Wind energy is one of the most promising sources of renewable energy out there. Land-based wind farms generate essentially no pollution and have more overall energy-producing and money-saving potential than solar farms. If wind energy has downsides, they are that the turbines cost a lot to build, and that they kill birds. Or at least that's the story.
But how many birds do wind turbines really kill? And is it appreciably more than other sources of power? According to recent research, stats on the number of birds killed annually by collisions with giant, spinning wind turbines is either ambiguous or lower than one might imagine, given the fact that bird-killing is one of the top on the "Cons" side of the "Should We Build a Bunch of Wind Farms To Combat Climate Change?" pros-and-cons list.
One 2011 study found there's really no telling how many birds are actually taken out by wind turbines, since bird mortalities seem to differ so much between wind farms — suggesting that the location of the farms might have more to do with how many birds they kill than the fact of the turbines themselves. The study examined bird data for various sites before and after the construction of the facilities, and found a weak relationship between how many birds they predicted would die as a result of the wind farm, and the actual mortalities.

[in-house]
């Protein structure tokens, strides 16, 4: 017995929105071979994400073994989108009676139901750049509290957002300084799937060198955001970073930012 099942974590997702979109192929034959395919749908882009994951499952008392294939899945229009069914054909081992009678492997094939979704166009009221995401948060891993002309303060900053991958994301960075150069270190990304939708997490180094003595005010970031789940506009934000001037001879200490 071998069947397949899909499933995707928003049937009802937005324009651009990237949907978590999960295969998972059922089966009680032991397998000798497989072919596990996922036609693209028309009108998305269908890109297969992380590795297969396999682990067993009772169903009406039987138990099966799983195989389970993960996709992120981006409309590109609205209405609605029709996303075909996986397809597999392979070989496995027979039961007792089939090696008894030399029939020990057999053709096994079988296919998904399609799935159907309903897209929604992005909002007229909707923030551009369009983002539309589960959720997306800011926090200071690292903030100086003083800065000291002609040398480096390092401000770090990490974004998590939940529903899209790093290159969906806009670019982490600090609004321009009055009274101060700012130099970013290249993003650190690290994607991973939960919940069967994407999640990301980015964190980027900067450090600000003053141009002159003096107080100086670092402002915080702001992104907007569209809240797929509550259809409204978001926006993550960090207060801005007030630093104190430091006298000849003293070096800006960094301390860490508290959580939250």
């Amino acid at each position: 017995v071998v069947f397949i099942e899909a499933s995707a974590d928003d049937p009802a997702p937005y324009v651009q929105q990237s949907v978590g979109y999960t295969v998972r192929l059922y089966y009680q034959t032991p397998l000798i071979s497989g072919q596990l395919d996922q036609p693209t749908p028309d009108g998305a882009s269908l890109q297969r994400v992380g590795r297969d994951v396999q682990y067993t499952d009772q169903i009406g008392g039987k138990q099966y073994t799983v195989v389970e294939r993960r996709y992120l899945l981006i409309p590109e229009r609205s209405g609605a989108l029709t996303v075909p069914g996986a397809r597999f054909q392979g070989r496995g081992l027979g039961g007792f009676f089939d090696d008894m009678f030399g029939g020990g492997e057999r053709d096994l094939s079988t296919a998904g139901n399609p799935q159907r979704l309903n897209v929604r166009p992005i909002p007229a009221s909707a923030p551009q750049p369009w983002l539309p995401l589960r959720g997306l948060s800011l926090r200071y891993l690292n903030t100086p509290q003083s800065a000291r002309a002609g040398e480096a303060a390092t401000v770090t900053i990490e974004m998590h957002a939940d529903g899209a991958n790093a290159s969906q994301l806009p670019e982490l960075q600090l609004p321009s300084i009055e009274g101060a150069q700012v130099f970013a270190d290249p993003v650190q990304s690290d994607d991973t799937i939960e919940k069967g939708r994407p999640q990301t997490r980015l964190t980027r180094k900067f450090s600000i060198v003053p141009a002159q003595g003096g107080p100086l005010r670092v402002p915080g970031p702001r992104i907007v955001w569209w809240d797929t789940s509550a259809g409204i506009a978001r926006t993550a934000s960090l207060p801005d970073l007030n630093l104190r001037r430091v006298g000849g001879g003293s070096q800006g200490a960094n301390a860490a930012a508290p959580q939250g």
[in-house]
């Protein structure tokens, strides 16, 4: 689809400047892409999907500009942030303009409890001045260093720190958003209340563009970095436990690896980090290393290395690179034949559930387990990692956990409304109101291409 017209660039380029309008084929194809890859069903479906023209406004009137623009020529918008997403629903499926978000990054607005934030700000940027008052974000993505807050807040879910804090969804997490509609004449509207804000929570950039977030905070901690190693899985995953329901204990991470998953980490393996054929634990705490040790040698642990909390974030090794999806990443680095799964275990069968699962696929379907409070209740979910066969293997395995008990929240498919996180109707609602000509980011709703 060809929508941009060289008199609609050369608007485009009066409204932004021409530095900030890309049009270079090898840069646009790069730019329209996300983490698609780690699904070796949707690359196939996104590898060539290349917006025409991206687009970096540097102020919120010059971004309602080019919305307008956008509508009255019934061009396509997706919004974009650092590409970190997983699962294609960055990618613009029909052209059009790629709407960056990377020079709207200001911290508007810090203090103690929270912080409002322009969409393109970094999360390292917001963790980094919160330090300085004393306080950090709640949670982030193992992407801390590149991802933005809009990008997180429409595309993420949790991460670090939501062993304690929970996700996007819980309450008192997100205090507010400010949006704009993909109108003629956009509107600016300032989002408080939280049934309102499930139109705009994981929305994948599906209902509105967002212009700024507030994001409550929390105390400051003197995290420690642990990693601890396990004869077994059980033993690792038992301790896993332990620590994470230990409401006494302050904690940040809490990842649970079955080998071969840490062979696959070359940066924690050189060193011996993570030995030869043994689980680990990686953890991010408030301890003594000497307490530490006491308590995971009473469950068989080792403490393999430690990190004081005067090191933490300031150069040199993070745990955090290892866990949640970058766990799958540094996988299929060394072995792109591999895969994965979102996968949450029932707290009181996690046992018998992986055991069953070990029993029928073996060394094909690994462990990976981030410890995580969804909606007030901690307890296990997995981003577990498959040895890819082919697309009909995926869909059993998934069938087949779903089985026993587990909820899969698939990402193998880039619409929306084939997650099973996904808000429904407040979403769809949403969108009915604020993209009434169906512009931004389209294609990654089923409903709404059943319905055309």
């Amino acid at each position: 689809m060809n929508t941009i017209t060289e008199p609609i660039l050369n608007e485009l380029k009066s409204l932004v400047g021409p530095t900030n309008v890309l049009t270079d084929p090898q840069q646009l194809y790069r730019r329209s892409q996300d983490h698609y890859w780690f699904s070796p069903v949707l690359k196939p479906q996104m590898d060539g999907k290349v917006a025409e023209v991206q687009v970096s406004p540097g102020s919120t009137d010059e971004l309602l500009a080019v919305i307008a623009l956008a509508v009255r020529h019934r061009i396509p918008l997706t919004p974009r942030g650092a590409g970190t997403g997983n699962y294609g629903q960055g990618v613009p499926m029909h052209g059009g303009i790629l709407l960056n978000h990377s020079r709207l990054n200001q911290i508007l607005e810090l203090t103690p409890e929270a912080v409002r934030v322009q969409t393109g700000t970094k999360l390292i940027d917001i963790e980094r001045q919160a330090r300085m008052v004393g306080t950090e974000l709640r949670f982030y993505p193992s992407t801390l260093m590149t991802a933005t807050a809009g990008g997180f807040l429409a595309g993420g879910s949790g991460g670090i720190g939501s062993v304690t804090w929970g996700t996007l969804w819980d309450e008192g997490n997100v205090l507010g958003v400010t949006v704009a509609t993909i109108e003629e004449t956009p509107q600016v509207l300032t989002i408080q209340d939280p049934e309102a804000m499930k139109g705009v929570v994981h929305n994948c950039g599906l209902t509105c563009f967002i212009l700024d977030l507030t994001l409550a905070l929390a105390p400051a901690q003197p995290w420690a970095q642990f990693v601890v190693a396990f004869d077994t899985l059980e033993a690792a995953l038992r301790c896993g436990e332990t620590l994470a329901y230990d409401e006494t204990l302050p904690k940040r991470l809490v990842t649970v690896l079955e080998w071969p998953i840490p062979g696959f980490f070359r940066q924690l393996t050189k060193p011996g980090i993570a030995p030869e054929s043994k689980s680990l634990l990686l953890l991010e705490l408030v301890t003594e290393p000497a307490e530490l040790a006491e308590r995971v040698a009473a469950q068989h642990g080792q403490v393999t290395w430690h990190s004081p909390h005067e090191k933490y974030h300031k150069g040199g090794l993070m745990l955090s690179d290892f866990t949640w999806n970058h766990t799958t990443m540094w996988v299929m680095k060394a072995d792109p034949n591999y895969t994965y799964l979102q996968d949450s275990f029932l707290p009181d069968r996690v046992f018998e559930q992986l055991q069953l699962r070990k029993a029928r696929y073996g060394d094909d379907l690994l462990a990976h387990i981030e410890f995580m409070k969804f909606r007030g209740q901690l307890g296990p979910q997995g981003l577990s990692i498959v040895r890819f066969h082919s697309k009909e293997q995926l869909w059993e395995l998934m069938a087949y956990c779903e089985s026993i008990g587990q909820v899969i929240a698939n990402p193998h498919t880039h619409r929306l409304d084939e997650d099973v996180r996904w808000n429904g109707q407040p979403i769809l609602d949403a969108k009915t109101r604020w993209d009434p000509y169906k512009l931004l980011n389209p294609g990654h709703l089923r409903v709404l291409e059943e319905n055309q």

A 2013 study found that bird mortality from wind turbines actually differs from place to place (at least in Canada, where the research was conducted) and between species, while a 2009 study found that although, sure, wind turbines might kill some flying vertebrates, the numbers couldn't possibly hold a candle to the bird and bat fatalities caused by other forms of power generation. That study estimates that while U.S. wind farms were responsible for the deaths of about 7,000 birds in 2006, nuclear plants killed around 327,000 and fossil-fueled power plants 14.5 million. The researchers broke up the data proportionally, finding that while each gigawatt-hour (GWh) of energy produced by a wind farm was associated with 0.3 fatalities, about 5.2 birds would die at a fossil-fuel facility for the same amount of energy produced.